The minimalist day planner

My Minimalist Day Planner

A few months ago, my partner introduced me to the Day Designer. I used their print-at-home version for a few days in an attempt to add some sanity to my busy days.

But I was finding they weren't quite what I was looking for. I wanted my day planner to help codify two habits into my day:

  • Gratitude journaling: The Five Minute Journal from Intelligent Change is all about enriching your day-to-day experience by prompting you to think of what you're grateful for each day. I really appreciated this idea, but wanted to integrate it into my daily planning routine so it would be more or less automatic. So I decided to ask myself each day three things I'm grateful for.

  • Pomodoro technique: I use the Pomodoro Technique religiously when I'm working. Not only does it improve my focus by encouraging me to stay on task for short bursts, but it also helps me frame my tasks into more tangible 25-minute blocks as opposed to the vague notion of minutes and hours. To help track my time, I added two tomato-shaped checkboxes for each hour of my day planner to track 2 25-minute pomodoros and 2 5-minute breaks.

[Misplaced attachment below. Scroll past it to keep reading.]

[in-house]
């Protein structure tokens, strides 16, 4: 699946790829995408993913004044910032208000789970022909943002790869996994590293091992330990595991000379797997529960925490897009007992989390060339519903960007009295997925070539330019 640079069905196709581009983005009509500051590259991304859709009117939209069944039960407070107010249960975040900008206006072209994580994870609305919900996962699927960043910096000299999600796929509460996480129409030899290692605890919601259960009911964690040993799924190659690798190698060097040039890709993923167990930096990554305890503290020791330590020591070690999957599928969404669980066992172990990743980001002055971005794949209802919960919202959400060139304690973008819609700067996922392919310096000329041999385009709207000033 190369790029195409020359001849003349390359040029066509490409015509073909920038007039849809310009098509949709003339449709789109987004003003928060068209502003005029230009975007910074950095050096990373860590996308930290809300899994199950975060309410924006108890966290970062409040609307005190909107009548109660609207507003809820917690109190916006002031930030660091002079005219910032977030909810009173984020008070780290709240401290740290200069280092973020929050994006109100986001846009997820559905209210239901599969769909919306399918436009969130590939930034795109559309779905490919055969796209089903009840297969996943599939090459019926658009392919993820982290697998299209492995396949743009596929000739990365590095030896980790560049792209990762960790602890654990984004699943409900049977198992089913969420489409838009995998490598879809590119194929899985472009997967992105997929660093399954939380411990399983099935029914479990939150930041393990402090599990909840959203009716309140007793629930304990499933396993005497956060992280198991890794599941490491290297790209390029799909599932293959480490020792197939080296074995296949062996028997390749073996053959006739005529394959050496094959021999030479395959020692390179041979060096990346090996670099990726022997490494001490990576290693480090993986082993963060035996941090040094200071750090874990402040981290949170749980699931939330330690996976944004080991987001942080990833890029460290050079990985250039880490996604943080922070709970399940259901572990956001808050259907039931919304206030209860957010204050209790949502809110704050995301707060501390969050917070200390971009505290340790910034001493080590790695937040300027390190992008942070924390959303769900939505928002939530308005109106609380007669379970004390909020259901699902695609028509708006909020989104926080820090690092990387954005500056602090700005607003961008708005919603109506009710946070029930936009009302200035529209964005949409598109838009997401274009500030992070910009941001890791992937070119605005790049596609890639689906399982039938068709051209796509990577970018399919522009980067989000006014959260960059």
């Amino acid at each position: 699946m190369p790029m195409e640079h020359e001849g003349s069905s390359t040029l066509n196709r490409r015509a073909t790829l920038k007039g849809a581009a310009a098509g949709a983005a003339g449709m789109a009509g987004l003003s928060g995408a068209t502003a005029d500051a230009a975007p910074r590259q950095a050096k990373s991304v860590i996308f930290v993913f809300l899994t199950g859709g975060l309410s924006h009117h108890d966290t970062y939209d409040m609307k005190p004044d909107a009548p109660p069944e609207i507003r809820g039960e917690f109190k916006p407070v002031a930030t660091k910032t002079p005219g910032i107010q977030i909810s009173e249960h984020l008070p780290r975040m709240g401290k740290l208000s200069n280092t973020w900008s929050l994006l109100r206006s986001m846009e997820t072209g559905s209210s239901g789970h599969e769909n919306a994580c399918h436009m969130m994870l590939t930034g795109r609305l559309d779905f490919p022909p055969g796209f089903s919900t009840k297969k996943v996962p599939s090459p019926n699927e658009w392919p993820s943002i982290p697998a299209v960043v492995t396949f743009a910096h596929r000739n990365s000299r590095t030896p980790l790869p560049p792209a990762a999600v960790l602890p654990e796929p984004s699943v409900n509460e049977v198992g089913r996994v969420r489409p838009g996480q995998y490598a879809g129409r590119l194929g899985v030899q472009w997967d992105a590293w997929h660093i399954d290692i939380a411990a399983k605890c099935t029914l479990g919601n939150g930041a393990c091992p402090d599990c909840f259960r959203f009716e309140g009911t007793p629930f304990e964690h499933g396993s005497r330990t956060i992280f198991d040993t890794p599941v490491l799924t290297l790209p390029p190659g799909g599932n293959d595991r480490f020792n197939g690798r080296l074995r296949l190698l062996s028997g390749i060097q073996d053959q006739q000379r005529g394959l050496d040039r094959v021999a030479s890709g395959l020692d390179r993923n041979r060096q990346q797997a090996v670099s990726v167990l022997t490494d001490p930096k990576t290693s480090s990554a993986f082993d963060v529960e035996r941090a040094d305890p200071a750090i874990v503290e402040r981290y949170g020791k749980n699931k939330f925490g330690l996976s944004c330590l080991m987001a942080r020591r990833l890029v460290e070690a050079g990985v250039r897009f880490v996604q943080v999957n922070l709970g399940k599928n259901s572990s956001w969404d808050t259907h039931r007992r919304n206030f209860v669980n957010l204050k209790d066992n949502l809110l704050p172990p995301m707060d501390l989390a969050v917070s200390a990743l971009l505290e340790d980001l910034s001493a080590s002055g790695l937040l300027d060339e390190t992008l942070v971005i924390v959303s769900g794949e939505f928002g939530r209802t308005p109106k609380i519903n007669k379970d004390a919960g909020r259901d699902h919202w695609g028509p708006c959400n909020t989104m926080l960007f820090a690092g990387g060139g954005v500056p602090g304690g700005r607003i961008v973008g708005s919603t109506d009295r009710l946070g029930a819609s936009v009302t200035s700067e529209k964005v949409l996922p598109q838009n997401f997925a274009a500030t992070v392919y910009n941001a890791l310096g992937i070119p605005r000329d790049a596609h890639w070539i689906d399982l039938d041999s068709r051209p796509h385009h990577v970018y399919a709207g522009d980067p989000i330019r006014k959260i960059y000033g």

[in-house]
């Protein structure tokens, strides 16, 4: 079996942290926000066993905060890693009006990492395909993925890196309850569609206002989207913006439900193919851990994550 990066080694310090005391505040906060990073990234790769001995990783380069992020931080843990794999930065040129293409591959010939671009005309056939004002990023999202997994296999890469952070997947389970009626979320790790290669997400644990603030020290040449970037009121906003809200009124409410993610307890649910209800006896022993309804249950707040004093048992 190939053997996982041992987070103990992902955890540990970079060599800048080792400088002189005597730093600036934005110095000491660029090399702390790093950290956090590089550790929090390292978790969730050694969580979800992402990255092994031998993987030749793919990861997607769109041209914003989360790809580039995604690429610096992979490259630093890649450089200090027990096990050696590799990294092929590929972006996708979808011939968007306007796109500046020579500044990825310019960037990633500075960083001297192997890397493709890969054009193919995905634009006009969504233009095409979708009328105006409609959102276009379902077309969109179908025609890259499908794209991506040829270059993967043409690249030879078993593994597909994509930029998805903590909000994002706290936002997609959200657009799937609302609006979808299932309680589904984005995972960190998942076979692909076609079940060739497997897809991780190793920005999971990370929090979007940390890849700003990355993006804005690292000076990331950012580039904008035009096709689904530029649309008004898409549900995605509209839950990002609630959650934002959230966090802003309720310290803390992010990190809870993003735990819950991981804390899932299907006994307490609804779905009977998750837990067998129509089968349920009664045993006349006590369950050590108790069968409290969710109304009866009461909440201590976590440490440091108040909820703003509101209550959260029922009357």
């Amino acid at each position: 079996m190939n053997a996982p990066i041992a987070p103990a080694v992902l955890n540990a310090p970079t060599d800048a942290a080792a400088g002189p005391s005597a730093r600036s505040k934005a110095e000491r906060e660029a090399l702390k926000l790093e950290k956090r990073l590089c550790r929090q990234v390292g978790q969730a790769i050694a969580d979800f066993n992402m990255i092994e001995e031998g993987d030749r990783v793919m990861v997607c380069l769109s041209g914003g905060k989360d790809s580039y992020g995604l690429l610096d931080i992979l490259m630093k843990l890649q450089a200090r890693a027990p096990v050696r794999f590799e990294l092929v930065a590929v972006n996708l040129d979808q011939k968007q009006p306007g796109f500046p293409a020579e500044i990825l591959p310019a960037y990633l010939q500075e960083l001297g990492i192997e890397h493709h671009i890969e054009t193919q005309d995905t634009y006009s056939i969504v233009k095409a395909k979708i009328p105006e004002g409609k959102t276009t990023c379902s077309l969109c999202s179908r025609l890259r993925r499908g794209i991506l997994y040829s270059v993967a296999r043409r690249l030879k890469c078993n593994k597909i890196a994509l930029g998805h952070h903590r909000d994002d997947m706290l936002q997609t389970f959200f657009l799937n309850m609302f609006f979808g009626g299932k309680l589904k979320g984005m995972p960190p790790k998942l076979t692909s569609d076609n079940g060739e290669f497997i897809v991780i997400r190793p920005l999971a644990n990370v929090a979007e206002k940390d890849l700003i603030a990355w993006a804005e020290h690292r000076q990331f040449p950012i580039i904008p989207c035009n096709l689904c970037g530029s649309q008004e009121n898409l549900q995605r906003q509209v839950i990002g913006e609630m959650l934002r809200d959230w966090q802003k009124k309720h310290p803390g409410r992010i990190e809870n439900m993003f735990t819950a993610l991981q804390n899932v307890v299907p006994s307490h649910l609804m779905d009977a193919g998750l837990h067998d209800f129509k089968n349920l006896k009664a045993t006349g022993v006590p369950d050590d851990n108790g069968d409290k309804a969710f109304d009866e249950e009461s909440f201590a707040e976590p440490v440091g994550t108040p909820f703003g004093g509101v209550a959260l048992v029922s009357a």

My Minimalist Day Planner

Download the Minimalist Day Planner (PDF)

The freedom of less


For the past two years I've been devoted to the pursuit of less and fewer: Less debt. Less stuff. Fewer commitments. Less driving. Fewer expenses. Less social media. Less drinking.

And suddenly I'm finding myself with more: More money. More attention. More time. More meaning. More fitness. More freedom.

It hasn't been an easy journey, but it has been a simple one. There are just two principles that have driven me here:

  • Spend less than you earn.
  • Strive to be happy with what you have.


Rewind back to late 2014. I had just moved to Seattle with my girlfriend at the time and was living the yuppie dream. We had an apartment with a sweet view and we went out drinking a few nights each week. I didn't spend beyond my means, but I generally spent the money I earned each month. I'd buy new computer equipment, recording equipment, or clothes. And what I didn't spend went toward servicing my student loans. Our monthly rent was $2,275/mo, which was pretty standard for our neighborhood.